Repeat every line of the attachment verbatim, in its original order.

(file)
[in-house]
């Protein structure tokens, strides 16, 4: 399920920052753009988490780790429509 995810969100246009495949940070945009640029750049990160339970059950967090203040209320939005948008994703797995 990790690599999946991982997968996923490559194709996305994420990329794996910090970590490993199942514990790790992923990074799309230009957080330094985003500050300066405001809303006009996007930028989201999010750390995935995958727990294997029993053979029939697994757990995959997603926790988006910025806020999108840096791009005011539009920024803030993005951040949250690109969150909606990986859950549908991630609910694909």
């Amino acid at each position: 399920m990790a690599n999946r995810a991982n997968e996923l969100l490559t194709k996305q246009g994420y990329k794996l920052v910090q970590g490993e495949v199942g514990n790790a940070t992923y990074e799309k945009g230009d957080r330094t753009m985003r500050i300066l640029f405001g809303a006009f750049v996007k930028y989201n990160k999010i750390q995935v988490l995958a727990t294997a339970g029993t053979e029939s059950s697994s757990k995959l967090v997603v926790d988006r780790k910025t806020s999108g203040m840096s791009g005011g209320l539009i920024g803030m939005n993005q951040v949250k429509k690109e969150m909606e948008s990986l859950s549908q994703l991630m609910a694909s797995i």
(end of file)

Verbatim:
[in-house]
């Protein structure tokens, strides 16, 4: 399920920052753009988490780790429509 995810969100246009495949940070945009640029750049990160339970059950967090203040209320939005948008994703797995 990790690599999946991982997968996923490559194709996305994420990329794996910090970590490993199942514990790790992923990074799309230009957080330094985003500050300066405001809303006009996007930028989201999010750390995935995958727990294997029993053979029939697994757990995959997603926790988006910025806020999108840096791009005011539009920024803030993005951040949250690109969150909606990986859950549908991630609910694909």
């Amino acid at each position: 399920m990790a690599n999946r995810a991982n997968e996923l969100l490559t194709k996305q246009g994420y990329k794996l920052v910090q970590g490993e495949v199942g514990n790790a940070t992923y990074e799309k945009g230009d957080r330094t753009m985003r500050i300066l640029f405001g809303a006009f750049v996007k930028y989201n990160k999010i750390q995935v988490l995958a727990t294997a339970g029993t053979e029939s059950s697994s757990k995959l967090v997603v926790d988006r780790k910025t806020s999108g203040m840096s791009g005011g209320l539009i920024g803030m939005n993005q951040v949250k429509k690109e969150m909606e948008s990986l859950s549908q994703l991630m609910a694909s797995i």